By Physicians for Civil Defense
North Korea’s belligerence should be sending an alarm to all Americans: its advancing technology poses an existential threat to us, perhaps sooner than predicted. Strong protests, disarmament talks, and sanctions have not worked to date. It is time for the U.S. to consider a strong defensive response, states Physicians for Civil Defense.
“Defense does not mean invading North Korea or ‘regime change,'” states PCD president Jane Orient, M.D. “It means assuring that neither North Korea nor any other hostile power can achieve its objective.”
The first step, she said, is to harden the U.S. electric grid against electromagnetic pulse (EMP). North Korea may not yet have a missile with a range long enough to reach the American heartland, or the ability to equip it with a nuclear warhead. But it probably will eventually, and other powers already do.
“A North Korean missile launch could also be an occasion for testing anti-ballistic missile defenses,” she added. “Do we have some deployed in the Pacific? If not, Americans should demand to know why not. And whatever happened to a space-based system to deny safe passage of weapons of mass destruction through space?”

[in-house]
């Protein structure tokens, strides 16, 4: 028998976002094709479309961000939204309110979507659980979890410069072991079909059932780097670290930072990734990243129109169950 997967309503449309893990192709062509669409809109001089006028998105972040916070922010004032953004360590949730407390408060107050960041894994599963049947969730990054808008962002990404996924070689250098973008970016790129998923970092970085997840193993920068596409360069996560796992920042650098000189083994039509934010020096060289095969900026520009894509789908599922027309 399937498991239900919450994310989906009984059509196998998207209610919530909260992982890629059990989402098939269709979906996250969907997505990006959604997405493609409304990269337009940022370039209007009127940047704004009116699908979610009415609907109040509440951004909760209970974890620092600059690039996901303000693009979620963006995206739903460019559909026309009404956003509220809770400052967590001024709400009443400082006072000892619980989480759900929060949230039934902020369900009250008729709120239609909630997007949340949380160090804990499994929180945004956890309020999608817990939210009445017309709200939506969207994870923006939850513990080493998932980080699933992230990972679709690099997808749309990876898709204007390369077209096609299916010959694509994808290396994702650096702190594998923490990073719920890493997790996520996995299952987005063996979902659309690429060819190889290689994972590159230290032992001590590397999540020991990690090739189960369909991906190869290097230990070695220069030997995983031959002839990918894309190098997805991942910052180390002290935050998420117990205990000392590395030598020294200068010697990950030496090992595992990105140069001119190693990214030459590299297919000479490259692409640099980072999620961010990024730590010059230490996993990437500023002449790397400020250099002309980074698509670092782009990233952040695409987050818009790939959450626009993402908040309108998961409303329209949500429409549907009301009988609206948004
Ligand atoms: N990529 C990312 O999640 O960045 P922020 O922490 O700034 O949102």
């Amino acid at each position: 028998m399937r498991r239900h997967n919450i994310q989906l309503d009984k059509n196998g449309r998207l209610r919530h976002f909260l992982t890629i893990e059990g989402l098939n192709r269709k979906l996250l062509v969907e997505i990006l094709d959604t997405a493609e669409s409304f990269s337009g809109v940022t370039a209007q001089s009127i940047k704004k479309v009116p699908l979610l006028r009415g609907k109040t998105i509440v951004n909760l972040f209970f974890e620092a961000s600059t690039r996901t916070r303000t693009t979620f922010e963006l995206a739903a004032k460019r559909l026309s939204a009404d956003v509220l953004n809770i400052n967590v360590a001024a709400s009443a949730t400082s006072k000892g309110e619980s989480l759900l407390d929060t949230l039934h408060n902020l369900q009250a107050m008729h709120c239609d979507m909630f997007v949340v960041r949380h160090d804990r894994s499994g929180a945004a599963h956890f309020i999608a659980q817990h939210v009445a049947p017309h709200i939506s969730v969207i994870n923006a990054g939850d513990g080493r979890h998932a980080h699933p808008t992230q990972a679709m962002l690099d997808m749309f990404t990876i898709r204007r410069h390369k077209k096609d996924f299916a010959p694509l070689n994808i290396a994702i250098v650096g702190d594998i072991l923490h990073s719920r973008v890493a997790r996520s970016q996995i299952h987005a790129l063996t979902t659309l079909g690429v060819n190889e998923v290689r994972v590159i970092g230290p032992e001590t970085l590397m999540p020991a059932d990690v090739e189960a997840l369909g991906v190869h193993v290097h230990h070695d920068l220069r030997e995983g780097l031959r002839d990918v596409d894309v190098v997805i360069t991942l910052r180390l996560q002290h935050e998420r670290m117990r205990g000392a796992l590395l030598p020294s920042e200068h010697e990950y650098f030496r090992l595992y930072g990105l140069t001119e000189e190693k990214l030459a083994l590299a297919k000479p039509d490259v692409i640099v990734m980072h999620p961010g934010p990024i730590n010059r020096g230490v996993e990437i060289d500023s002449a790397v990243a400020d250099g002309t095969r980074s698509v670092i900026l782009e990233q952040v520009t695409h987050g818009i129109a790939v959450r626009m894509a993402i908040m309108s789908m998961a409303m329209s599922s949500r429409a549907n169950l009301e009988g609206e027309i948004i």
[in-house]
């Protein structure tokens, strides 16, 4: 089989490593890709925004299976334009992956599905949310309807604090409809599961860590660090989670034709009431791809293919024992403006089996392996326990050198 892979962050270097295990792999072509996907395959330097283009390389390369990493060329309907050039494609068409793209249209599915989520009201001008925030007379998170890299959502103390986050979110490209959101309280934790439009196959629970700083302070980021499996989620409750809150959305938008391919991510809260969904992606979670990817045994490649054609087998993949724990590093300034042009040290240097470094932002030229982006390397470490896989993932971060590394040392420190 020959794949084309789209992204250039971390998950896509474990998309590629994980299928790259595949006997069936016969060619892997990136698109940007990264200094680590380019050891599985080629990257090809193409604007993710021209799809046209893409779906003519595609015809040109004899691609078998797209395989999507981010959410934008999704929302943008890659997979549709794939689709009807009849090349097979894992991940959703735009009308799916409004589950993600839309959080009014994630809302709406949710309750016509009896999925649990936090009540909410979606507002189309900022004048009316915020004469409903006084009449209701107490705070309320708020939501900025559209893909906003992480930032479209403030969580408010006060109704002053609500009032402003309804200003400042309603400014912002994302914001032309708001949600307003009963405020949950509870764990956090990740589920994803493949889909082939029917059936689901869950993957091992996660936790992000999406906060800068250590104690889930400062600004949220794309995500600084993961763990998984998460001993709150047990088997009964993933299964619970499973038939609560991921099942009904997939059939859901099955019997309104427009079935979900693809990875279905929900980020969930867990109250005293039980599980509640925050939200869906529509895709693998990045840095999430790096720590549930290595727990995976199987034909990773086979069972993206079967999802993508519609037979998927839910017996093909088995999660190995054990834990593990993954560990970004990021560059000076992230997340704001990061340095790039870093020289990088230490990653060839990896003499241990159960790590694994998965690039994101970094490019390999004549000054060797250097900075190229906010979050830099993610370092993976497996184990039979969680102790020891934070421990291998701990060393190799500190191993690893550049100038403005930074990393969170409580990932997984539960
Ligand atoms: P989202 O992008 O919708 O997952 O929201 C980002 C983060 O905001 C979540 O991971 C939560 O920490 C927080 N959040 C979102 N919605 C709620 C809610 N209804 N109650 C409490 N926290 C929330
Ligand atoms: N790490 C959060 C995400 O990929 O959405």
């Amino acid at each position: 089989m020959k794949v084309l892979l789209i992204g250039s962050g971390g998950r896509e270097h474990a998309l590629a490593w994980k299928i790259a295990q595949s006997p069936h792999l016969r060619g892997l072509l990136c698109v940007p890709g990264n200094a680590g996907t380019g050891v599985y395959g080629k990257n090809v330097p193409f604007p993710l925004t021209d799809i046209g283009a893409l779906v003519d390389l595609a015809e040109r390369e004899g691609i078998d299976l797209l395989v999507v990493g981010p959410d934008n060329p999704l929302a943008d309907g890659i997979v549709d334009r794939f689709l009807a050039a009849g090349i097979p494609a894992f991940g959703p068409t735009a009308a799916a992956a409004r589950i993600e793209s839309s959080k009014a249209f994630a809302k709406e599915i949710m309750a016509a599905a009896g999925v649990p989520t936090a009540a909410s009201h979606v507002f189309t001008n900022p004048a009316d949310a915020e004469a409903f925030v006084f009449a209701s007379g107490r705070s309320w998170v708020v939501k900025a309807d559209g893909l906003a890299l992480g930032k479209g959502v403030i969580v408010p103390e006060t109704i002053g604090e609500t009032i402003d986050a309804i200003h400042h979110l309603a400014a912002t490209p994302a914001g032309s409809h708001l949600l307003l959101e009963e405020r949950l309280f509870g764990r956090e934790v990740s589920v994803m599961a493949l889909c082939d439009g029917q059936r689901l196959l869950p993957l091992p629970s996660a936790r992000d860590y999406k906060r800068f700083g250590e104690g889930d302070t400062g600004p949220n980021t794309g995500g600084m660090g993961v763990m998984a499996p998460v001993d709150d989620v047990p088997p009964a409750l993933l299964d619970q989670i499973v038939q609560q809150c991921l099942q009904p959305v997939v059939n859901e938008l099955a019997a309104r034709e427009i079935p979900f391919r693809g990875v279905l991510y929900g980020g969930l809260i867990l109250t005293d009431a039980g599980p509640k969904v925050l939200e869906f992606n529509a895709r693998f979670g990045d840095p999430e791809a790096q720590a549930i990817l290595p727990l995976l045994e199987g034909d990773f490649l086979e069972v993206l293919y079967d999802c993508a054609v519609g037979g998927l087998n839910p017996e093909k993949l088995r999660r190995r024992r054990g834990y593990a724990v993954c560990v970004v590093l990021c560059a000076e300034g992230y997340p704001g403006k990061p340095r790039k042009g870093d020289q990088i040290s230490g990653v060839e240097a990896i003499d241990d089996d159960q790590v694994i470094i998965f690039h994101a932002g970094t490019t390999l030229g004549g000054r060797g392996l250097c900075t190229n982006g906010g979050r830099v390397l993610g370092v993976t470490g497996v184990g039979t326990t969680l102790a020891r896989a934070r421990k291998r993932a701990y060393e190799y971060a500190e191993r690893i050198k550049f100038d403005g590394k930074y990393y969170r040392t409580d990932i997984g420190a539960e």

While Americans may imagine that we could “take out” the nuclear capacity of North Korea—or Iran—at will, these facilities are no doubt hidden and well protected underground. “Nuclear weapons are awesomely powerful, but still limited. U.S. developed protective technology early in the nuclear age, but didn’t install it here except for ‘continuity of government’ functions or to protect missile silos,” Dr. Orient said.
“Well-publicized civilian protection and radiation monitoring, starting in Japan and South Korea, where 80,000 U.S. troops are stationed, and Anchorage, would send a clear message that the age of denial and indifference is over. The Trump Administration should announce that the U.S. no longer has a policy of deliberate vulnerability to nuclear terror,” Dr. Orient said.